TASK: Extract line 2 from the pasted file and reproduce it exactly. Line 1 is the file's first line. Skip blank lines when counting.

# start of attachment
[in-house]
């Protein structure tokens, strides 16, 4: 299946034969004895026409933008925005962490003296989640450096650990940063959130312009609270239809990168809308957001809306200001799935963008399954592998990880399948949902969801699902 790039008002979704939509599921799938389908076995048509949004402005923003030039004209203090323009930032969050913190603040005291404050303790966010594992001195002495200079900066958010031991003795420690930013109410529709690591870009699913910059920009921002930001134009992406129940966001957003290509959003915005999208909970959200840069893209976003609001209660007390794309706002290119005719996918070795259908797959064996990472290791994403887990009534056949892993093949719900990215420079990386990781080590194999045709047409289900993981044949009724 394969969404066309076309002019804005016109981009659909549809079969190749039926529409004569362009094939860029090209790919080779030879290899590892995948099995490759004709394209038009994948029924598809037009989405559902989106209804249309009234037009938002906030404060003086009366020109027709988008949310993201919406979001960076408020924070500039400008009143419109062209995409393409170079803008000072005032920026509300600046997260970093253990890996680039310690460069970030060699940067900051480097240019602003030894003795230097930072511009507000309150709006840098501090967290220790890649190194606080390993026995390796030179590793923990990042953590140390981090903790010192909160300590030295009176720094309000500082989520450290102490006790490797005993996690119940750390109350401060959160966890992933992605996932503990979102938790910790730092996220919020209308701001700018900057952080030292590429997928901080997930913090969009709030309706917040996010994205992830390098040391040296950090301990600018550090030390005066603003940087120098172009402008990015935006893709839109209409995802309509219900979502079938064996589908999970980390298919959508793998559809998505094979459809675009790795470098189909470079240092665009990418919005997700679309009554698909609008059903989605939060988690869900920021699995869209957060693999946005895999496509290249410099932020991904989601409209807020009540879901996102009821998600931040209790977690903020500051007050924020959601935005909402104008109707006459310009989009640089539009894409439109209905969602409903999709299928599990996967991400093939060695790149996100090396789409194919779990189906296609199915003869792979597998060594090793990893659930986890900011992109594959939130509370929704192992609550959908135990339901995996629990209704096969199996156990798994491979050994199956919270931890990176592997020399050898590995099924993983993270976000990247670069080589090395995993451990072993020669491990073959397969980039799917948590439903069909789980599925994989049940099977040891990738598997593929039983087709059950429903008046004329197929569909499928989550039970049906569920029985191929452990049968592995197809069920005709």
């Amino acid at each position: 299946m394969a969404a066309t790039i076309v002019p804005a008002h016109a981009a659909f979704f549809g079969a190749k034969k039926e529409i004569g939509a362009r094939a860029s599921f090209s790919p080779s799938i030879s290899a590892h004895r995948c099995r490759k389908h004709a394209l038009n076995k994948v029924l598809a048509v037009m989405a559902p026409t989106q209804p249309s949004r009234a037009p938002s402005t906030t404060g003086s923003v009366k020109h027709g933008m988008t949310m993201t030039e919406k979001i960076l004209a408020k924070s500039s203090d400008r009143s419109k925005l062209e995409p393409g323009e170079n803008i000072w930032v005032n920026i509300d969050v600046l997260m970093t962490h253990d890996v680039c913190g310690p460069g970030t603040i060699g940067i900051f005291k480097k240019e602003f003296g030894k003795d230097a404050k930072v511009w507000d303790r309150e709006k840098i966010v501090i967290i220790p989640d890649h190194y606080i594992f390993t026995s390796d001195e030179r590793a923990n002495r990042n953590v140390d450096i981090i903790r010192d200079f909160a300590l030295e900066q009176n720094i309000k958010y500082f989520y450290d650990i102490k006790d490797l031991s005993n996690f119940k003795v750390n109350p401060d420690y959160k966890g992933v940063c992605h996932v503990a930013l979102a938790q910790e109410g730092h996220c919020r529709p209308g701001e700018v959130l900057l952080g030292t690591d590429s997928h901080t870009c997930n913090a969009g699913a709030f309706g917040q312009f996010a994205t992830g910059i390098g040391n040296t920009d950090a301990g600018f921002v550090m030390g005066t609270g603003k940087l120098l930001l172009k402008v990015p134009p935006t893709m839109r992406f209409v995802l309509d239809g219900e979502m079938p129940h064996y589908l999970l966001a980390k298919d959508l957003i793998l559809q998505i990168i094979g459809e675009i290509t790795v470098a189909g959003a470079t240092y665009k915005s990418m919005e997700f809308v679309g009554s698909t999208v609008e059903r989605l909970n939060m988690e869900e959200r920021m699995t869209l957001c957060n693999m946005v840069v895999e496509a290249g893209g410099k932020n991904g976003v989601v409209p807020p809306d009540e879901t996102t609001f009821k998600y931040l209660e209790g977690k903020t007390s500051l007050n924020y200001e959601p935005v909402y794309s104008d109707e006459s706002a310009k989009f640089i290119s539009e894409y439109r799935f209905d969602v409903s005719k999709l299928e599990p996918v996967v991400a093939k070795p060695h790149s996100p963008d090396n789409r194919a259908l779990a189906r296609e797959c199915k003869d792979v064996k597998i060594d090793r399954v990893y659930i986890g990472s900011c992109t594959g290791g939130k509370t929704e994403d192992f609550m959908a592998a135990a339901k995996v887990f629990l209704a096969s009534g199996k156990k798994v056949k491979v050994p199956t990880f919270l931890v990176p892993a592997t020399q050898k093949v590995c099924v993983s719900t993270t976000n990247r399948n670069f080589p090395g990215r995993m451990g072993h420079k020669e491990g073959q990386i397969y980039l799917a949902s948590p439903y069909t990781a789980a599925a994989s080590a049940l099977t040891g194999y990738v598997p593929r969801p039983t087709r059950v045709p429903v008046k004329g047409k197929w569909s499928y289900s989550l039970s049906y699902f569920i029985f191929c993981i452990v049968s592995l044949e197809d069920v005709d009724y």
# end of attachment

């Protein structure tokens, strides 16, 4: 299946034969004895026409933008925005962490003296989640450096650990940063959130312009609270239809990168809308957001809306200001799935963008399954592998990880399948949902969801699902 790039008002979704939509599921799938389908076995048509949004402005923003030039004209203090323009930032969050913190603040005291404050303790966010594992001195002495200079900066958010031991003795420690930013109410529709690591870009699913910059920009921002930001134009992406129940966001957003290509959003915005999208909970959200840069893209976003609001209660007390794309706002290119005719996918070795259908797959064996990472290791994403887990009534056949892993093949719900990215420079990386990781080590194999045709047409289900993981044949009724 394969969404066309076309002019804005016109981009659909549809079969190749039926529409004569362009094939860029090209790919080779030879290899590892995948099995490759004709394209038009994948029924598809037009989405559902989106209804249309009234037009938002906030404060003086009366020109027709988008949310993201919406979001960076408020924070500039400008009143419109062209995409393409170079803008000072005032920026509300600046997260970093253990890996680039310690460069970030060699940067900051480097240019602003030894003795230097930072511009507000309150709006840098501090967290220790890649190194606080390993026995390796030179590793923990990042953590140390981090903790010192909160300590030295009176720094309000500082989520450290102490006790490797005993996690119940750390109350401060959160966890992933992605996932503990979102938790910790730092996220919020209308701001700018900057952080030292590429997928901080997930913090969009709030309706917040996010994205992830390098040391040296950090301990600018550090030390005066603003940087120098172009402008990015935006893709839109209409995802309509219900979502079938064996589908999970980390298919959508793998559809998505094979459809675009790795470098189909470079240092665009990418919005997700679309009554698909609008059903989605939060988690869900920021699995869209957060693999946005895999496509290249410099932020991904989601409209807020009540879901996102009821998600931040209790977690903020500051007050924020959601935005909402104008109707006459310009989009640089539009894409439109209905969602409903999709299928599990996967991400093939060695790149996100090396789409194919779990189906296609199915003869792979597998060594090793990893659930986890900011992109594959939130509370929704192992609550959908135990339901995996629990209704096969199996156990798994491979050994199956919270931890990176592997020399050898590995099924993983993270976000990247670069080589090395995993451990072993020669491990073959397969980039799917948590439903069909789980599925994989049940099977040891990738598997593929039983087709059950429903008046004329197929569909499928989550039970049906569920029985191929452990049968592995197809069920005709």